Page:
This analysis of nationally representative Canadian data quantifies and characterizes those who are eligible, ineligible and receiving bariatric surgery in this country. Our first major finding is that a very low proportion of bariatric surgery-eligible Canadians is currently receiving surgery annually. The large gap between potential demand and delivered supply is likely a major contributor to protracted wait times for bariatric procedures . The second major finding of this study is that notable differences in sociodemographic profiles and comorbidities are present amongst individuals that are eligible for compared with those actually receiving bariatric surgery in Canada. Most notably, surgery-eligible individuals exhibit poorer self-reported health status and greater burden-of-illness compared to those considered surgery-ineligible. Conversely, surgical recipients are younger and appear to have a very low burden of comorbidity (with the exception of diabetes), suggesting that it is ’lower risk’ patients are more likely to receive these procedures.
In 2006, 0.4% of the surgery-eligible population underwent a bariatric procedure in the US . This proportion is 400% higher than our estimates for Canada and may be partially (but not fully) explained by the 40% higher prevalence of extreme obesity in the US . Most bariatric procedures in the US are performed within the private health care sector . Privately performed adjustable gastric banding is available in 4 Canadian provinces, but these surgeries are not captured within CIHI databases and thus the total number of bariatric procedures (public plus private) performed within Canada is not known. The results of a recent survey of privately funded bariatric clinics in Canada indicated that private clinics may improve access but provide less comprehensive follow-up care,  although the quality and accuracy of these data have been questioned .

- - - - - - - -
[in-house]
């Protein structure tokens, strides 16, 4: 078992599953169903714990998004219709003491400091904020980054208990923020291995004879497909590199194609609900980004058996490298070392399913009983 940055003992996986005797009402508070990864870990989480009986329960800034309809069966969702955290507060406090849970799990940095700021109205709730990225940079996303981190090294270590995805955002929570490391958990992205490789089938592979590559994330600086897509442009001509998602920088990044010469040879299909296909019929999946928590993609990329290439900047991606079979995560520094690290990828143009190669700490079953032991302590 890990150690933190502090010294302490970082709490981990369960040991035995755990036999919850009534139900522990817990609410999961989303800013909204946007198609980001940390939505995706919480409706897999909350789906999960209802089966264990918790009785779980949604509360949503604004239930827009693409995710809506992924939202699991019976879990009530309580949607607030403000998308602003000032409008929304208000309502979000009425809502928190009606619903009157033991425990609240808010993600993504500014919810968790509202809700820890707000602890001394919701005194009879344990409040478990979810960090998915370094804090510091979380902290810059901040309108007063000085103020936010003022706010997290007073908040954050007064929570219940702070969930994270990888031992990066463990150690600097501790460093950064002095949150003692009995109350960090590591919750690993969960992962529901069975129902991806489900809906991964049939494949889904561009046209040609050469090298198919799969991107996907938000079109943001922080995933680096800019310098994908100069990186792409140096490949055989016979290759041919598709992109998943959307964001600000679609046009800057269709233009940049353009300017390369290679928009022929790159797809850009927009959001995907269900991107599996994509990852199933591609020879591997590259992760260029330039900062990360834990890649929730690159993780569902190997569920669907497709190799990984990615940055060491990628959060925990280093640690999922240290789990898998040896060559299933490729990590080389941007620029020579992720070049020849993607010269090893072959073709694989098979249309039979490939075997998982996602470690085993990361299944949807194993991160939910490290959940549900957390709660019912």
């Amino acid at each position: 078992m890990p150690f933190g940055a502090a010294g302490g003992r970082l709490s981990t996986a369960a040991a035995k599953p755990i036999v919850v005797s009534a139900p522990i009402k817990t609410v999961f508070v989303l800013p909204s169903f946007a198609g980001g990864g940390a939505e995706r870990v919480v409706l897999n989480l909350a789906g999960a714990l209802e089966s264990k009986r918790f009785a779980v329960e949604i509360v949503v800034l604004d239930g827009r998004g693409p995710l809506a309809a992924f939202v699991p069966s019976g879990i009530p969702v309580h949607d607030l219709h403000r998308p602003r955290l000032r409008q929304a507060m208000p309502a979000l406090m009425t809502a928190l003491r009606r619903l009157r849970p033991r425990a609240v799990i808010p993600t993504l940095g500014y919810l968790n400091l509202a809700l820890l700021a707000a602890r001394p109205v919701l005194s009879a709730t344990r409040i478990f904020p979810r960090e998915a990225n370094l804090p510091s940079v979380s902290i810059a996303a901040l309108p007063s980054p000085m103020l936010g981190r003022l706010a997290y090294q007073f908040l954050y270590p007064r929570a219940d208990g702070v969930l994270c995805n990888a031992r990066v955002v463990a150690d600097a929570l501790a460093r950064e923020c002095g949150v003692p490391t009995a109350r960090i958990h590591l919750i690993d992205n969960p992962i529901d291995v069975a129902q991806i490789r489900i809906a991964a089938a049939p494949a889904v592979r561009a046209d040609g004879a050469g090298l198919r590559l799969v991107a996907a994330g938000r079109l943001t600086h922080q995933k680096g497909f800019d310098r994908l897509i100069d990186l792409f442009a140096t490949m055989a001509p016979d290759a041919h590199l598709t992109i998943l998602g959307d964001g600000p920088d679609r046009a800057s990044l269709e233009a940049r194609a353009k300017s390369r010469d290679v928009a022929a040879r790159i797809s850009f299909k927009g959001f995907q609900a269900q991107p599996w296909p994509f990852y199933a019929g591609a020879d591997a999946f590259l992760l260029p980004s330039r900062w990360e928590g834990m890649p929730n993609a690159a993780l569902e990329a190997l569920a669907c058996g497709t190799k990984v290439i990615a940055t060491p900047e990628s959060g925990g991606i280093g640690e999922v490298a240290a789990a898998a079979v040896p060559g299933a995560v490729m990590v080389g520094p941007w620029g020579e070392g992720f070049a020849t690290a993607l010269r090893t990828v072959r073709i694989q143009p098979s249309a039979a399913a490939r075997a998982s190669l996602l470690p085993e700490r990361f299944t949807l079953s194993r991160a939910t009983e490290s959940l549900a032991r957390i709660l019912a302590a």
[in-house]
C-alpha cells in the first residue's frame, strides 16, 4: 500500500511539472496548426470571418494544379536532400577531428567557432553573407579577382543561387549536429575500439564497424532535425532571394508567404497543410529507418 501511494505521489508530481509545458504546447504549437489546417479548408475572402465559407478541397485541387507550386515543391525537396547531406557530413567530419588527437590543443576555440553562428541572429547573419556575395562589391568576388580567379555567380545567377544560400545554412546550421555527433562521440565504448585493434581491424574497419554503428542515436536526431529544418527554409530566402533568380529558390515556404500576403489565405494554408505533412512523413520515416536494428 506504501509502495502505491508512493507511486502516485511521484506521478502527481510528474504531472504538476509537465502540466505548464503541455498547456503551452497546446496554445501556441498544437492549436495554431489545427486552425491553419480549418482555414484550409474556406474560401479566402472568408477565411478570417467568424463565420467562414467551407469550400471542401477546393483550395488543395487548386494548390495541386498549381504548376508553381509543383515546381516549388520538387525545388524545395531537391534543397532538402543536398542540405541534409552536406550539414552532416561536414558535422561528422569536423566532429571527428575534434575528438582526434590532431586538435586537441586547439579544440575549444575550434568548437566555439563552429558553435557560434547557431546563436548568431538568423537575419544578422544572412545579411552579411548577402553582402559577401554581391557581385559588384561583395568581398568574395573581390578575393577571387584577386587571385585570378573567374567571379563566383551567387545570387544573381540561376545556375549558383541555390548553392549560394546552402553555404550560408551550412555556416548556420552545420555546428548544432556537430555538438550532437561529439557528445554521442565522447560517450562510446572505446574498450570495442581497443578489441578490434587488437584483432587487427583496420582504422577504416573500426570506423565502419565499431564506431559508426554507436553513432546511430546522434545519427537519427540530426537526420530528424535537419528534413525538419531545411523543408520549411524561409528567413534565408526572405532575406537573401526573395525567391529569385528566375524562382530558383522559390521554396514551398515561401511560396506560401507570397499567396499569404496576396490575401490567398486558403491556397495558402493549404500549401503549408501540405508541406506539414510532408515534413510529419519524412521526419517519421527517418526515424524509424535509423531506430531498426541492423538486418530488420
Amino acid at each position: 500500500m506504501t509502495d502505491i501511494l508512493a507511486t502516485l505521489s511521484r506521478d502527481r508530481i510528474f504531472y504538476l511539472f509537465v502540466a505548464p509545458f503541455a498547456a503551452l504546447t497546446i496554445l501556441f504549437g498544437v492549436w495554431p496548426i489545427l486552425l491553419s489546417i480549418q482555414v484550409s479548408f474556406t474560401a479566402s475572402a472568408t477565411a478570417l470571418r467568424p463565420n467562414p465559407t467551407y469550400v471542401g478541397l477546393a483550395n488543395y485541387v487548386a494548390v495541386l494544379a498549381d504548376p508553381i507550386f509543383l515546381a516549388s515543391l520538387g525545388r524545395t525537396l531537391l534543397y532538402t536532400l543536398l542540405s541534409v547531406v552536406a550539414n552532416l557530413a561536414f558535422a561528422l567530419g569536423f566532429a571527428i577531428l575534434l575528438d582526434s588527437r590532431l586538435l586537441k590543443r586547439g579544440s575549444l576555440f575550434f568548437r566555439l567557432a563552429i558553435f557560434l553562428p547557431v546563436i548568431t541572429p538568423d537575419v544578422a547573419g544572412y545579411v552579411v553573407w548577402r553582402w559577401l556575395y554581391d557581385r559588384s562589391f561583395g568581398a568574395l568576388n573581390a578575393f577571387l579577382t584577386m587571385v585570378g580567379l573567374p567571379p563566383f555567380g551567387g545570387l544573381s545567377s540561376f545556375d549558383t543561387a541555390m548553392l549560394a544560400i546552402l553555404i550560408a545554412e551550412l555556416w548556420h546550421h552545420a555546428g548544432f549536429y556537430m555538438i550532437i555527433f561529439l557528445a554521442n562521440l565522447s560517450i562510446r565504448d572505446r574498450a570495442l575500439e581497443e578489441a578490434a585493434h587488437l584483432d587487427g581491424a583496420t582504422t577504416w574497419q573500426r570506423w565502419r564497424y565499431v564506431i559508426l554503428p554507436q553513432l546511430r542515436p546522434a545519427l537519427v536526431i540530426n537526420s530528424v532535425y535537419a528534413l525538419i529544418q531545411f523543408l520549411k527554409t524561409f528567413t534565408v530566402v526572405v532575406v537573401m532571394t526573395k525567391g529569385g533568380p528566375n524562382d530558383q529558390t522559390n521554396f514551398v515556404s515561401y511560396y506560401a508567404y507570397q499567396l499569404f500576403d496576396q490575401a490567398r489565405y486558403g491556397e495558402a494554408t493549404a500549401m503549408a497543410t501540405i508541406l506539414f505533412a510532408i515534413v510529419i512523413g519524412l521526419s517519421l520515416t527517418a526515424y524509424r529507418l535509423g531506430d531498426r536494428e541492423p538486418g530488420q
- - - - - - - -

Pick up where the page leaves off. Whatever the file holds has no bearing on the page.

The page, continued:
It is clear that only a small minority of surgery-eligible patients is currently able to access a bariatric procedure. The feasibility of increasing the proportion of surgery-eligible patients that receive a publicly funded bariatric procedure in Canada is uncertain and the optimal proportion of eligible patients that should receive surgery remains undefined. Increasing the provision of surgery is contingent upon the availability of surgeons, multidisciplinary bariatric programs, specialized operating rooms and funding. A recent Health Technology Assessment estimated that increasing the provision of bariatric surgery to 5% of eligible Canadians over 5 years would require nearly 32 000 more publicly-funded bariatric procedures at a cost of nearly 500 million dollars . This estimate does not, however, address the issue of whether or not publicly funded procedures should be reserved for patients with selected characteristics (such as those with greater comorbidity or those that are predicted to incur higher future health care costs). Emerging classification systems that reflect obesity-related comorbidity as opposed to BMI alone may prove useful as a means to stratify potential candidates and reduce the eligible population to a more manageable quantity .